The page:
First, you need a school district with at least some parents who are sufficiently sophisticated & affluent that they could be willing & ABLE to volunteer to host a foreign student. They certainly don't have to be rich, but must feel affluent enough that they are not concerned about upping their grocery budget for "another mouth to feed." Their home needs enough space to house another person - their own bed (separate room not required), dresser space, desk/table space to do homework, etc. It is not genuinely costly for a host family, but they must be comfortable with some increase in household expenses.
It takes a certain sophistication, a certain mentality, to bring in a stranger to your home, especially a foreigner. They have to be willing to help the person with language matters, maybe know or learn a bit of their language to try to smooth out some rough patches.
Some communities, school districts, are loaded with reasonably affluent & somewhat sophisticated residents. Other neighborhoods are lower-income (or think they are), less educated, less sophisticated, more insular. A participating school district is going to need to rely on having one or more volunteer host families every year. Possible? If so, proceed!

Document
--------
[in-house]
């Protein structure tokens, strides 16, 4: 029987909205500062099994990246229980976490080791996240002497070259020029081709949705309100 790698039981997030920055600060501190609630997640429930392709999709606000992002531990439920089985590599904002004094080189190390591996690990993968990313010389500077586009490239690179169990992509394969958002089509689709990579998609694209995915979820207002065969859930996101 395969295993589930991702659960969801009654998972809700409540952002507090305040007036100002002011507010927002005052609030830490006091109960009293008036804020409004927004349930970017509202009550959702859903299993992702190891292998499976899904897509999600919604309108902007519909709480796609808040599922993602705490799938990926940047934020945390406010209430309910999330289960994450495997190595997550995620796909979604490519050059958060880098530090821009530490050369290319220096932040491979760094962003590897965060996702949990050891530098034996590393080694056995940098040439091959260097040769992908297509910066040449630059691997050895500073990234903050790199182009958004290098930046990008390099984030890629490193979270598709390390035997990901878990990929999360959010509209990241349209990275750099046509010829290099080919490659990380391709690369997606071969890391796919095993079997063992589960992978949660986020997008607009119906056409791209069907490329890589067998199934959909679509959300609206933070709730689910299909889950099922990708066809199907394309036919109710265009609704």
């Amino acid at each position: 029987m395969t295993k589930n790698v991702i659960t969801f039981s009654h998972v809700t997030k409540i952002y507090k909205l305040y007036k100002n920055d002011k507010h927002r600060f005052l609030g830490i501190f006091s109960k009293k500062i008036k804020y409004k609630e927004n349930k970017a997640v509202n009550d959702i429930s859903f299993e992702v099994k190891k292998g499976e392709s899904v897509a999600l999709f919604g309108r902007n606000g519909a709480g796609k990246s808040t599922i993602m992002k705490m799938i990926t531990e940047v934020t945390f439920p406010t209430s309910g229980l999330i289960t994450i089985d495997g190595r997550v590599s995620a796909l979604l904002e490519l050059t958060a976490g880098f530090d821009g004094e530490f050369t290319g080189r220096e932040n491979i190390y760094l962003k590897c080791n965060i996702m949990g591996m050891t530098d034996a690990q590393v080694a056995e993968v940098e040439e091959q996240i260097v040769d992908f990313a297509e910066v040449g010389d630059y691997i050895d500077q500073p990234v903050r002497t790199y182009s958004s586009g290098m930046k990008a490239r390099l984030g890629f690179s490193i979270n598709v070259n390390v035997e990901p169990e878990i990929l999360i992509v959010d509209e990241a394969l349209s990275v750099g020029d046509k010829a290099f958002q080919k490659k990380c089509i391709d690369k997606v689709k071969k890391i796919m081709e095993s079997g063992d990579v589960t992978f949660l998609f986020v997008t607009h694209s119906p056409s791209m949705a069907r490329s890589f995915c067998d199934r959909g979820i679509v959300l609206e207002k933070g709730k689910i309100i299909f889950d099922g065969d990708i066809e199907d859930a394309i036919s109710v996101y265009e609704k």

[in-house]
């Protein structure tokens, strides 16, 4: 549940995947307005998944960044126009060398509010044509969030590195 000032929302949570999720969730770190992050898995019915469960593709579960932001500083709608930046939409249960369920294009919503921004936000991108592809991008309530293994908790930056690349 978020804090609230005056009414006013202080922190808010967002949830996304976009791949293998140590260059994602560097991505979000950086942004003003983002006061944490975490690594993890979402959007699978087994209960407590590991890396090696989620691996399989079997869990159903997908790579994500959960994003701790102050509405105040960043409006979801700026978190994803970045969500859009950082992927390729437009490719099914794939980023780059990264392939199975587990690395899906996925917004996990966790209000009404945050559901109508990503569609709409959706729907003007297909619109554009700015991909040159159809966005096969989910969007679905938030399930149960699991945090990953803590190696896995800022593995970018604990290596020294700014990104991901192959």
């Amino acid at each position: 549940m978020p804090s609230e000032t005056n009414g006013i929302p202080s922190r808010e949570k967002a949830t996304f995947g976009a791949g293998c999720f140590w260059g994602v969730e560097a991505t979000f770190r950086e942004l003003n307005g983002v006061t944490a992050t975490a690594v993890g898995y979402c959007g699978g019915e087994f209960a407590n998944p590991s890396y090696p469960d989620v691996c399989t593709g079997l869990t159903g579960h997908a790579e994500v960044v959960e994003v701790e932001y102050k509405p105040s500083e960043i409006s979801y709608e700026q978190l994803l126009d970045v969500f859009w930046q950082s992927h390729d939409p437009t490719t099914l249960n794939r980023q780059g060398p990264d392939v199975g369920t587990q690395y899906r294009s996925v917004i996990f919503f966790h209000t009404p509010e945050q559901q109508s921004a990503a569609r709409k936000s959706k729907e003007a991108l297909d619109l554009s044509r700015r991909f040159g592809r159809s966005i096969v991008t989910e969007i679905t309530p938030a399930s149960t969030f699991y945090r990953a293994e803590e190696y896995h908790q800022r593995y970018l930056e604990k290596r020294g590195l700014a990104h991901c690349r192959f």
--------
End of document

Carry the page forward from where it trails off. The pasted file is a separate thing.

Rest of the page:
Check with your local Rotary organization to see what you can learn about them getting involved in Rotary's foreign exchange program. Check out AFS & see what they require to get a school district to participate. Talk to your school's guidance counselors & see what they have to say. Talk to classmates - who would want to go on an exchange? Your school may need a student club/organization which promotes foreign exchange student program, help greet/welcome the new foreign exchange student, etc. Remember, someone from your school goes abroad, and someone from abroad "takes their spot" for a year. Keeps from having tuition problems - cost per pupil remains (at least theoretically) constant.
Do your homework, enlist people who care about this, and make it happen!